Salinger

(Hulton Archive/Antony Di Gesu/San Diego Historical Society/Getty Images)
J. D. Salinger, November 1952 (Hulton Archive/Antony Di Gesu/San Diego Historical Society/Getty Images

 

“There is a marvelous peace in not publishing … I like to write. I love to write. But I write just for myself and my own pleasure.”

– J.D Salinger, interviewed by the New York Times, 1974.

On paper a documentary about JD Salinger, known for being the most reclusive author of all time, would seem to be a very limited and potentially dull film; how much can we really know about a man who was so insistent on privacy? However Shane Salerno’s 2013 documentary Salinger turns out to be a compelling and thorough look at the author of one of the quintessential Great American Novels.

Jerome David Salinger is most well-known for writing The Catcher in the Rye; at a rate of 250,000 sold per year it’s one of the best-selling books of all time (sixty million copies to date). In addition to Catcher, he also produced three other works: Nine StoriesRaise High the Roof Beam, Carpenters and Seymour: An Introduction, and Franny and Zooey. Salinger was convinced of his own talent, saying that he and Melville were the only two good American authors and publicly dismissing everyone else including Drieser, Scott Fitzgerald and Hemingway (even though Hemingway was in fact his literary hero and his encouragement of Salinger was one of the great moments of Salinger’s early career).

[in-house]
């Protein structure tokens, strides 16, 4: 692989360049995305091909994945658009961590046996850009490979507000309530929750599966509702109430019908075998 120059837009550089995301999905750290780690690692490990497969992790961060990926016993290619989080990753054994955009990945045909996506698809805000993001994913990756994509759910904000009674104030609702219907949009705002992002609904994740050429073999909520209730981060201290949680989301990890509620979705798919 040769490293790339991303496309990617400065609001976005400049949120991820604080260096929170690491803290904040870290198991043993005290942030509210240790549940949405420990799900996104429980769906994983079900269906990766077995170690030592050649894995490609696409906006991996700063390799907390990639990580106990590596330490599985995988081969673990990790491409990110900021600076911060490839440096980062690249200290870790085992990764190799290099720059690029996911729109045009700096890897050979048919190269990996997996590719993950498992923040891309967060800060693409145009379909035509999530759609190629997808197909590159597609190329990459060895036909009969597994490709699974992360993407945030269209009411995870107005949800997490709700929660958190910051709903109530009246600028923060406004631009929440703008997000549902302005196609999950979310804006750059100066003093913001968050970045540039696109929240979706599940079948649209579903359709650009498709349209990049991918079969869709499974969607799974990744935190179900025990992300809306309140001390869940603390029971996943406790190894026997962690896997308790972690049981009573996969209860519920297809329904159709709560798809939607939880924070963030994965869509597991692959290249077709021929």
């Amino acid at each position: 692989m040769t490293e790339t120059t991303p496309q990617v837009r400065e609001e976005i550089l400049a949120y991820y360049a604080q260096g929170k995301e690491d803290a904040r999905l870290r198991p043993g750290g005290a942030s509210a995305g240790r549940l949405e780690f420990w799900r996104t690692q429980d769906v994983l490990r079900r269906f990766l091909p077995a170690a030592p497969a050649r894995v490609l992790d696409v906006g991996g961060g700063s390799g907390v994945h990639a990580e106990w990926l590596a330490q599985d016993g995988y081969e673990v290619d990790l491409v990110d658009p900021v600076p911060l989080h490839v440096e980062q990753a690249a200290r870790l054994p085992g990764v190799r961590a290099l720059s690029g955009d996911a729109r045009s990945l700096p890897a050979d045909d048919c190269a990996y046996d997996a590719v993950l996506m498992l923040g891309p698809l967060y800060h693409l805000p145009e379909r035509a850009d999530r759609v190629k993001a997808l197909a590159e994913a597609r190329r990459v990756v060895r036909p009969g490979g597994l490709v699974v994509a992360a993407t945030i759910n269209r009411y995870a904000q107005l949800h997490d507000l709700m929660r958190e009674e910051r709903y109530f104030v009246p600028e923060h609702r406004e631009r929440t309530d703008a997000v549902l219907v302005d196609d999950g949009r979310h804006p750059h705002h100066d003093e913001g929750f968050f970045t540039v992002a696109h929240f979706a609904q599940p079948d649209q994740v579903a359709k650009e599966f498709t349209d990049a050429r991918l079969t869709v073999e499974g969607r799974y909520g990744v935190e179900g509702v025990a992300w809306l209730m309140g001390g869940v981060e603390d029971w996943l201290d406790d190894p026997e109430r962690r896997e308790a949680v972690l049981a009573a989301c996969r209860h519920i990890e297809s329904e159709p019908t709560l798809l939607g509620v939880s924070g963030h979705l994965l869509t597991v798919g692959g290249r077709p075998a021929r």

The documentary gives a fascinating account of his experiences in the Second World War. Salinger was in the Counter Intelligence Corps and his first day in combat was D-Day, landing on Utah beach. He was present for the liberation of Paris and part of the company that liberated the Dachau concentration camp.

As a result of the trauma and suffering he witnessed, he was hospitalised for combat stress reaction for a few weeks. Many veterans talk about difficulties relating to those who have never seen combat and how their war experiences stayed with them for the rest of their lives. Salinger was in all likelihood no different which perhaps partly explains his later need for isolation.

The tone of alienation and disaffection prevalent in Salinger’s work and typified by Holden Caulfield was a direct result of his experience in the war, which he also used for subject matter. After seven years of repeated rejections by The New Yorker, Salinger finally achieved his literary goal of publication in the magazine with ‘A Perfect Day for Bananafish’, a story about a veteran struggling with the emotional aftermath of combat.

Salinger believed that an author should be known only through their work therefore he refused to do book tours and even asked that his photograph be removed from the cover of The Catcher In The Rye. The impression is that his work was the only important thing in his life and he needed peace and quiet to do it; publishing did not matter, the literary glitterati were of zero interest, and he hated being recognised. He began to retreat from public life in 1953 and from then until his death in 2010 he was seen very rarely. In his later years he was frustrated by fans from all over the world who hounded him, seeing him as a counsellor, a wise man, the only one who truly understood them. Salinger was often impatient and told them that he was ‘just a fiction writer’, demonstrating his staunch refusal to buy into his own myth.

The documentary is an impressive exploration of Salinger’s life and work. As well as interviewing many people who knew him (including the woman who was the inspiration for the character of Sybil in ‘…Bananafish’), it also contains interviews with celebrity fans including John Cusack, Martin Sheen, Philip Seymour Hoffman, Elizabeth Frank, Edward Norton and Judd Apatow. As regular Multiverse readers know I love watching documentaries on writers and this is one of the best I have seen. Definitely one to watch.

 

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